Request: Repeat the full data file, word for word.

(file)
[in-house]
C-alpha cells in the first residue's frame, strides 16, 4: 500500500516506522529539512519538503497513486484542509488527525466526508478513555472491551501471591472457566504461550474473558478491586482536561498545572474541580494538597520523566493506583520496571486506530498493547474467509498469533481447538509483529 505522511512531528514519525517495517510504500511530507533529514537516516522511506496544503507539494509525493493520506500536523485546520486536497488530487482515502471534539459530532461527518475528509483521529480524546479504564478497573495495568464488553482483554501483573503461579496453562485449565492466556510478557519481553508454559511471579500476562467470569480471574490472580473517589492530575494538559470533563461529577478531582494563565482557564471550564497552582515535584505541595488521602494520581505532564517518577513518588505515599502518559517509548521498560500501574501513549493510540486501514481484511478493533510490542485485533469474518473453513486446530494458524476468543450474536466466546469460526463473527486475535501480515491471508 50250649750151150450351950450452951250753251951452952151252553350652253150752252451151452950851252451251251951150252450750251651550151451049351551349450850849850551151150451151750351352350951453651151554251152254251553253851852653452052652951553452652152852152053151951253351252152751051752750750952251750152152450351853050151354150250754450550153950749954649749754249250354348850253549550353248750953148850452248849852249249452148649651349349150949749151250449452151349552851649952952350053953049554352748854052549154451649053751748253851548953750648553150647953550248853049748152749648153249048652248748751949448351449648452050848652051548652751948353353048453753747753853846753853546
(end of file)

[in-house]
C-alpha cells in the first residue's frame, strides 16, 4: 500500500516506522529539512519538503497513486484542509488527525466526508478513555472491551501471591472457566504461550474473558478491586482536561498545572474541580494538597520523566493506583520496571486506530498493547474467509498469533481447538509483529 505522511512531528514519525517495517510504500511530507533529514537516516522511506496544503507539494509525493493520506500536523485546520486536497488530487482515502471534539459530532461527518475528509483521529480524546479504564478497573495495568464488553482483554501483573503461579496453562485449565492466556510478557519481553508454559511471579500476562467470569480471574490472580473517589492530575494538559470533563461529577478531582494563565482557564471550564497552582515535584505541595488521602494520581505532564517518577513518588505515599502518559517509548521498560500501574501513549493510540486501514481484511478493533510490542485485533469474518473453513486446530494458524476468543450474536466466546469460526463473527486475535501480515491471508 50250649750151150450351950450452951250753251951452952151252553350652253150752252451151452950851252451251251951150252450750251651550151451049351551349450850849850551151150451151750351352350951453651151554251152254251553253851852653452052652951553452652152852152053151951253351252152751051752750750952251750152152450351853050151354150250754450550153950749954649749754249250354348850253549550353248750953148850452248849852249249452148649651349349150949749151250449452151349552851649952952350053953049554352748854052549154451649053751748253851548953750648553150647953550248853049748152749648153249048652248748751949448351449648452050848652051548652751948353353048453753747753853846753853546